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WLP820 -- lazy yeast or just under pitch?

After a few years of ale-only brewing, the wife wanted us to brew our first lager. We did an Oktoberfest, into which we pitched a packet of WLP820. I probably should have done a starter, but it was only a 3-gallon batch, so I fugured I could be lazy. Maybe not.

All I can say is, DANG this was slow to take off. Almost 72 hours before any sign of fermentation. I haven’t had the “Did I kill my yeast” worries so bad since, well, I’ve never had it that bad.

From what I’ve been reading, this yeast is a slow starter, so I’m not clear if a starter would have helped.

Most lager yeast take awhile to show signs of fermentation. But yeah, even a 3gal batch needs a larger, healthy pitch. I still think you’ll be fine. After 6-7 days start ramping by 3-4° per day to help those stressed yeast complete fermentation and to clean up byproducts.

I can do that.
Do you mean start 6-7 days from seeing the start of fermentation (today), or from the initial pitch. (7/4)
And 3-4° until what temperature? I was planning a D rest at 68 in a couple weeks,

6-7 days AFTER fermentation starts. Take it all the way up to your desired 68° d-rest temp.

I agree with Loop. You underpitched it. Maybe just a bit or maybe more. Really depends on the wort OG and how old the yeast was. You can determine how big your starter needs to be with a calculator. I use brewer’s friend.

In my experience the chances are about 50/50 of having a good beer when I’ve underpitched or had a lager take that long to start fermenting. I’d definitely do a d rest and lager it for a few weeks at least to see what you have. It may be ok.

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WLP820 is crap. You’ll be happier in the future with any other lager yeast on the planet.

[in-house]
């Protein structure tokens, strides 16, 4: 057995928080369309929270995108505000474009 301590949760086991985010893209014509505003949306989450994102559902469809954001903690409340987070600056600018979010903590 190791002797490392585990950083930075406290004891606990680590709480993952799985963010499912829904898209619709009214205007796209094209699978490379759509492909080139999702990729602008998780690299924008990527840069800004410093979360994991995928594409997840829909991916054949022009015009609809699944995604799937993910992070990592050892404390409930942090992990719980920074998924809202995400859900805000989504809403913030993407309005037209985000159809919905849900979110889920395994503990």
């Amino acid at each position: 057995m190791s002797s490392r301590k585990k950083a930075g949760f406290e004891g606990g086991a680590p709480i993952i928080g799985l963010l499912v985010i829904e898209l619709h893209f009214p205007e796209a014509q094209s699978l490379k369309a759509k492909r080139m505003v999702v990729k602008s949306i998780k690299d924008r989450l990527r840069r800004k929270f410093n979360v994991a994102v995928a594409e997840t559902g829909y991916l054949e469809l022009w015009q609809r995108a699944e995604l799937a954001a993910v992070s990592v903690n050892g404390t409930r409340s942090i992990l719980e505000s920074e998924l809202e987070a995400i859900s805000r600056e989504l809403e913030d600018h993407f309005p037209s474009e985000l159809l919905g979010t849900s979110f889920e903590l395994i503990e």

I’ve since read reviews online that say the same, only not as succinctly. :smile:

The recipe I was working from specified WY 2633. But when I was buying ingredients, the LHBS was out of the Wyeast; and I presumed the White labs strain was equivalent, it at keast close enough.

I guess it’s a happy accident that I also blew my mash temps, and ended up a bit low on my OG. Once the D rest is done I plan on sticking this in the back of the Kegerator and leaving it until October.

Dave doesn’t mince words. haha

2633 is great yeast.

So as it turns out I can’t actually do that.
About 5-6 days after the start of visible fermentation the compressor on the GD freezer decided to die. So the lager went from 55 to 68 (basement ambient) in about 12 hours. I’m pretty much giving up on this being a quality brew. Once I get some time, I’ll just transfer it to a keg and lose it in the back of the Kegerator for a couple months.

A couple of years ago I put a lager in my ferm chamber and set the temp controller to 52F. Checked a week later and the fermometer read 75F. It turns out temp controllers and refrigerators work better if they’re plugged in. The beer turned out pretty good. So, don’t give up hope and let us know how it turns out.

Used 34/70 yeast which is very forgiving.

Yes, don’t give up the ship, I’ve seen else where that that lager yeast works just fine at a higher temp… Sneezles61

Update:
The Oktoberfest turned out pretty good. The wife and I even did a head-to-head with take out Oktoberfest from the local brew pub. Theirs was clearly superior, but despite all the underpitching and loss of temp control my beer was actually in the ballpark. Sure, I don’t think it would go very far in competition, but I’m enjoying it and have no qualms about serving it to friends.

I only wish I had a second batch in the pipeline.

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Thats were 10 gallon brews are the next step. ones being quaffed, the other aging nicely, and the best of all, it takes about the same time as a 5-er! Sneezles61

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